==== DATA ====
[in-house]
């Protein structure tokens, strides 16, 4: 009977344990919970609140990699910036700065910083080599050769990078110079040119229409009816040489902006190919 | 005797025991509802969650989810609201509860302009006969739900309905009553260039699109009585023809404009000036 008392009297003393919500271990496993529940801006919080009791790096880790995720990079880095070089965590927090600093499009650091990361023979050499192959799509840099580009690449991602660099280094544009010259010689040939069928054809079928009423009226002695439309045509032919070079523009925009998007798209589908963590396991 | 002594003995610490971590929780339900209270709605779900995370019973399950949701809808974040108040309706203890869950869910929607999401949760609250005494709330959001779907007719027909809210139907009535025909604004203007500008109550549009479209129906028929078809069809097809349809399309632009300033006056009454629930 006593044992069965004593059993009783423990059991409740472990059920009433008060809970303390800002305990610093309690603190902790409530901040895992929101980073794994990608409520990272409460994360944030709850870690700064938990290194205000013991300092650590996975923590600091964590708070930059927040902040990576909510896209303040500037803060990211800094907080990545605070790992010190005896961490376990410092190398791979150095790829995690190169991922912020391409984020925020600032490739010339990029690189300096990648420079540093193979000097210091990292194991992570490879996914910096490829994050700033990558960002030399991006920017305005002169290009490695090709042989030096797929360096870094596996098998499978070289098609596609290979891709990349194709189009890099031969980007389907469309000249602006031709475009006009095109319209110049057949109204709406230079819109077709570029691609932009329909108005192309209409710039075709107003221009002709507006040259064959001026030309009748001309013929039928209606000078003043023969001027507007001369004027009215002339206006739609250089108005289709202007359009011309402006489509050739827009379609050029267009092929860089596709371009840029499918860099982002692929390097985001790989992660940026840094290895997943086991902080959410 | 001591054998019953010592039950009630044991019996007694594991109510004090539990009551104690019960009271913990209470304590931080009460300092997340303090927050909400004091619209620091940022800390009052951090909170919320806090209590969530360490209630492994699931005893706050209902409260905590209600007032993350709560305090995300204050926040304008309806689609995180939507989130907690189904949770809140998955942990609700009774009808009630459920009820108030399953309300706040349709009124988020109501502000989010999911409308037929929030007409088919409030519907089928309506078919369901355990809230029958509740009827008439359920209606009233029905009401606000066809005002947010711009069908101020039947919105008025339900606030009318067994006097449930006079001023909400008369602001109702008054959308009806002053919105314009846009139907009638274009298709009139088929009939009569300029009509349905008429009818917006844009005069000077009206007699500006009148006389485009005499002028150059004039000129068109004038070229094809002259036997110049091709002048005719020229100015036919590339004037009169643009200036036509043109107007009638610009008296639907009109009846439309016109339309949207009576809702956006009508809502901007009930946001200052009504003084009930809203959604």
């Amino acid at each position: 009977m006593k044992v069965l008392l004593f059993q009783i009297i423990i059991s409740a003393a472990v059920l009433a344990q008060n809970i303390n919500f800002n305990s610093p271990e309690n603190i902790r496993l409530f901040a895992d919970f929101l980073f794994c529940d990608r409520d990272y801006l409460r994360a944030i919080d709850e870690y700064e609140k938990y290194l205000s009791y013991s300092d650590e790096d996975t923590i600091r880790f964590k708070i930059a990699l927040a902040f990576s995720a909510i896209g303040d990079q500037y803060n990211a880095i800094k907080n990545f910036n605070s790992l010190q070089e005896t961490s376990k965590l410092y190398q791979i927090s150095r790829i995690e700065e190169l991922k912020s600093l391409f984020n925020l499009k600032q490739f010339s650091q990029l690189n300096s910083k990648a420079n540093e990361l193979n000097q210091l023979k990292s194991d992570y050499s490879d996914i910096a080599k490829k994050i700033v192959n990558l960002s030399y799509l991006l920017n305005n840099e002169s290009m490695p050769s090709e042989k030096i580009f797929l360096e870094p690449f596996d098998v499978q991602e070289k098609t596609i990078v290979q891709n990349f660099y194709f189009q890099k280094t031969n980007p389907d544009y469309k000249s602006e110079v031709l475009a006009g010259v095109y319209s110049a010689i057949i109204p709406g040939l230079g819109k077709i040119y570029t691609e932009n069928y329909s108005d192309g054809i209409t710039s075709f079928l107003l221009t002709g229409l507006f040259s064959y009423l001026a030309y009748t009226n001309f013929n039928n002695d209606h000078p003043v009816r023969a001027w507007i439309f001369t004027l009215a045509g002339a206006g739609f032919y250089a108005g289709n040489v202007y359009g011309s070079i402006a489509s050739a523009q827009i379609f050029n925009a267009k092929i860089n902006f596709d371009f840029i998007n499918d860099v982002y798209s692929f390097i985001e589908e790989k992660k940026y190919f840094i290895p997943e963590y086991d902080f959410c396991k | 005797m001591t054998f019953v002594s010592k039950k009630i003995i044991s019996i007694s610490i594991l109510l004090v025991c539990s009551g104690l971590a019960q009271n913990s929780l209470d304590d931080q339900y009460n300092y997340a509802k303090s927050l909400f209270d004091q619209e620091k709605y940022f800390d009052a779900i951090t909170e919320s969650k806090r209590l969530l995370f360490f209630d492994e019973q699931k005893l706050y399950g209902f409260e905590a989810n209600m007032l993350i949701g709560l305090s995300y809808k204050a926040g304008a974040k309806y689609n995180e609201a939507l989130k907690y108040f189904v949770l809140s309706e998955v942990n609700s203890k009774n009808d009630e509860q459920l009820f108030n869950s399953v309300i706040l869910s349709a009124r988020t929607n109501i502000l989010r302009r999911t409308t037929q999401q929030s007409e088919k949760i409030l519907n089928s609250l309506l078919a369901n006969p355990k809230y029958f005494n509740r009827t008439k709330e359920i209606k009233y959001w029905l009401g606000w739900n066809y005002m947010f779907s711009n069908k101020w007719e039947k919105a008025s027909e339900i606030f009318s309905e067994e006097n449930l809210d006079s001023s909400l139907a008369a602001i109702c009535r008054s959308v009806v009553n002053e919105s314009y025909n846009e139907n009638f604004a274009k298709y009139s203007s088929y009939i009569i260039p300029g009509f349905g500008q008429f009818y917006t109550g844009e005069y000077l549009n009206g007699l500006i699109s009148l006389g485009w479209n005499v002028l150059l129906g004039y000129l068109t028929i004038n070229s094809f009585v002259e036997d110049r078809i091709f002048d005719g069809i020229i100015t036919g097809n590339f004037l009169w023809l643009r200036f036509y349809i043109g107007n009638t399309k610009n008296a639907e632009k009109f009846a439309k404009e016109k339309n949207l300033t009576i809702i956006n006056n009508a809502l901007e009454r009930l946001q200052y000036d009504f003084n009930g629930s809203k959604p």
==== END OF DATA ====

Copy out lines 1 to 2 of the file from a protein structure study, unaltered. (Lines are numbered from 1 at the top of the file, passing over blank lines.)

[in-house]
């Protein structure tokens, strides 16, 4: 009977344990919970609140990699910036700065910083080599050769990078110079040119229409009816040489902006190919 | 005797025991509802969650989810609201509860302009006969739900309905009553260039699109009585023809404009000036 008392009297003393919500271990496993529940801006919080009791790096880790995720990079880095070089965590927090600093499009650091990361023979050499192959799509840099580009690449991602660099280094544009010259010689040939069928054809079928009423009226002695439309045509032919070079523009925009998007798209589908963590396991 | 002594003995610490971590929780339900209270709605779900995370019973399950949701809808974040108040309706203890869950869910929607999401949760609250005494709330959001779907007719027909809210139907009535025909604004203007500008109550549009479209129906028929078809069809097809349809399309632009300033006056009454629930 006593044992069965004593059993009783423990059991409740472990059920009433008060809970303390800002305990610093309690603190902790409530901040895992929101980073794994990608409520990272409460994360944030709850870690700064938990290194205000013991300092650590996975923590600091964590708070930059927040902040990576909510896209303040500037803060990211800094907080990545605070790992010190005896961490376990410092190398791979150095790829995690190169991922912020391409984020925020600032490739010339990029690189300096990648420079540093193979000097210091990292194991992570490879996914910096490829994050700033990558960002030399991006920017305005002169290009490695090709042989030096797929360096870094596996098998499978070289098609596609290979891709990349194709189009890099031969980007389907469309000249602006031709475009006009095109319209110049057949109204709406230079819109077709570029691609932009329909108005192309209409710039075709107003221009002709507006040259064959001026030309009748001309013929039928209606000078003043023969001027507007001369004027009215002339206006739609250089108005289709202007359009011309402006489509050739827009379609050029267009092929860089596709371009840029499918860099982002692929390097985001790989992660940026840094290895997943086991902080959410 | 001591054998019953010592039950009630044991019996007694594991109510004090539990009551104690019960009271913990209470304590931080009460300092997340303090927050909400004091619209620091940022800390009052951090909170919320806090209590969530360490209630492994699931005893706050209902409260905590209600007032993350709560305090995300204050926040304008309806689609995180939507989130907690189904949770809140998955942990609700009774009808009630459920009820108030399953309300706040349709009124988020109501502000989010999911409308037929929030007409088919409030519907089928309506078919369901355990809230029958509740009827008439359920209606009233029905009401606000066809005002947010711009069908101020039947919105008025339900606030009318067994006097449930006079001023909400008369602001109702008054959308009806002053919105314009846009139907009638274009298709009139088929009939009569300029009509349905008429009818917006844009005069000077009206007699500006009148006389485009005499002028150059004039000129068109004038070229094809002259036997110049091709002048005719020229100015036919590339004037009169643009200036036509043109107007009638610009008296639907009109009846439309016109339309949207009576809702956006009508809502901007009930946001200052009504003084009930809203959604």